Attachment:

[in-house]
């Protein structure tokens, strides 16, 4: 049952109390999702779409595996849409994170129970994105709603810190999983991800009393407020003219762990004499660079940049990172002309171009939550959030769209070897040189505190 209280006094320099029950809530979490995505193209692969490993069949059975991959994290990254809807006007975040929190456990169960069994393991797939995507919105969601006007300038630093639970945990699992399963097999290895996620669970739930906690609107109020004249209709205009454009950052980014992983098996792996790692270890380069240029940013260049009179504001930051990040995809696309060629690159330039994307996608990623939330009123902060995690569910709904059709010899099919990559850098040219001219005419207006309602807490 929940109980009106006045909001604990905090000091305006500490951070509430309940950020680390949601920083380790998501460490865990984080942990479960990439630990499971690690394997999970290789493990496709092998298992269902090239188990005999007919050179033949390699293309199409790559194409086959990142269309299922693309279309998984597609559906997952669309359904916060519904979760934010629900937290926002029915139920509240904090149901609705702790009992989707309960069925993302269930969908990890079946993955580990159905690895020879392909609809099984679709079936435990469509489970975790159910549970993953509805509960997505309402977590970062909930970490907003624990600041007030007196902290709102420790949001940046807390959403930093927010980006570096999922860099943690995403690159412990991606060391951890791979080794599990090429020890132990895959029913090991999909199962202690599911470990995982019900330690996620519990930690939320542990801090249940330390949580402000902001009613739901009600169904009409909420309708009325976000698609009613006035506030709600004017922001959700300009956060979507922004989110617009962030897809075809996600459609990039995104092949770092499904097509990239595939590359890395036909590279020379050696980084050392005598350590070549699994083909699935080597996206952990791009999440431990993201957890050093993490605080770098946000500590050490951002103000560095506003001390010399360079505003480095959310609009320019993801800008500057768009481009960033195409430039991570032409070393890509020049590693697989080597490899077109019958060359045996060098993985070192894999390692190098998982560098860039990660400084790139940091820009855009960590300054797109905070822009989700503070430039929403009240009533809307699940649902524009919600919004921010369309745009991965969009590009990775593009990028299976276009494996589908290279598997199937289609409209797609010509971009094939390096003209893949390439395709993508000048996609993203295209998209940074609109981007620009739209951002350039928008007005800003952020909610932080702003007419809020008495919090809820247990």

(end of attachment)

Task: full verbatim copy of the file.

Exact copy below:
[in-house]
């Protein structure tokens, strides 16, 4: 049952109390999702779409595996849409994170129970994105709603810190999983991800009393407020003219762990004499660079940049990172002309171009939550959030769209070897040189505190 209280006094320099029950809530979490995505193209692969490993069949059975991959994290990254809807006007975040929190456990169960069994393991797939995507919105969601006007300038630093639970945990699992399963097999290895996620669970739930906690609107109020004249209709205009454009950052980014992983098996792996790692270890380069240029940013260049009179504001930051990040995809696309060629690159330039994307996608990623939330009123902060995690569910709904059709010899099919990559850098040219001219005419207006309602807490 929940109980009106006045909001604990905090000091305006500490951070509430309940950020680390949601920083380790998501460490865990984080942990479960990439630990499971690690394997999970290789493990496709092998298992269902090239188990005999007919050179033949390699293309199409790559194409086959990142269309299922693309279309998984597609559906997952669309359904916060519904979760934010629900937290926002029915139920509240904090149901609705702790009992989707309960069925993302269930969908990890079946993955580990159905690895020879392909609809099984679709079936435990469509489970975790159910549970993953509805509960997505309402977590970062909930970490907003624990600041007030007196902290709102420790949001940046807390959403930093927010980006570096999922860099943690995403690159412990991606060391951890791979080794599990090429020890132990895959029913090991999909199962202690599911470990995982019900330690996620519990930690939320542990801090249940330390949580402000902001009613739901009600169904009409909420309708009325976000698609009613006035506030709600004017922001959700300009956060979507922004989110617009962030897809075809996600459609990039995104092949770092499904097509990239595939590359890395036909590279020379050696980084050392005598350590070549699994083909699935080597996206952990791009999440431990993201957890050093993490605080770098946000500590050490951002103000560095506003001390010399360079505003480095959310609009320019993801800008500057768009481009960033195409430039991570032409070393890509020049590693697989080597490899077109019958060359045996060098993985070192894999390692190098998982560098860039990660400084790139940091820009855009960590300054797109905070822009989700503070430039929403009240009533809307699940649902524009919600919004921010369309745009991965969009590009990775593009990028299976276009494996589908290279598997199937289609409209797609010509971009094939390096003209893949390439395709993508000048996609993203295209998209940074609109981007620009739209951002350039928008007005800003952020909610932080702003007419809020008495919090809820247990």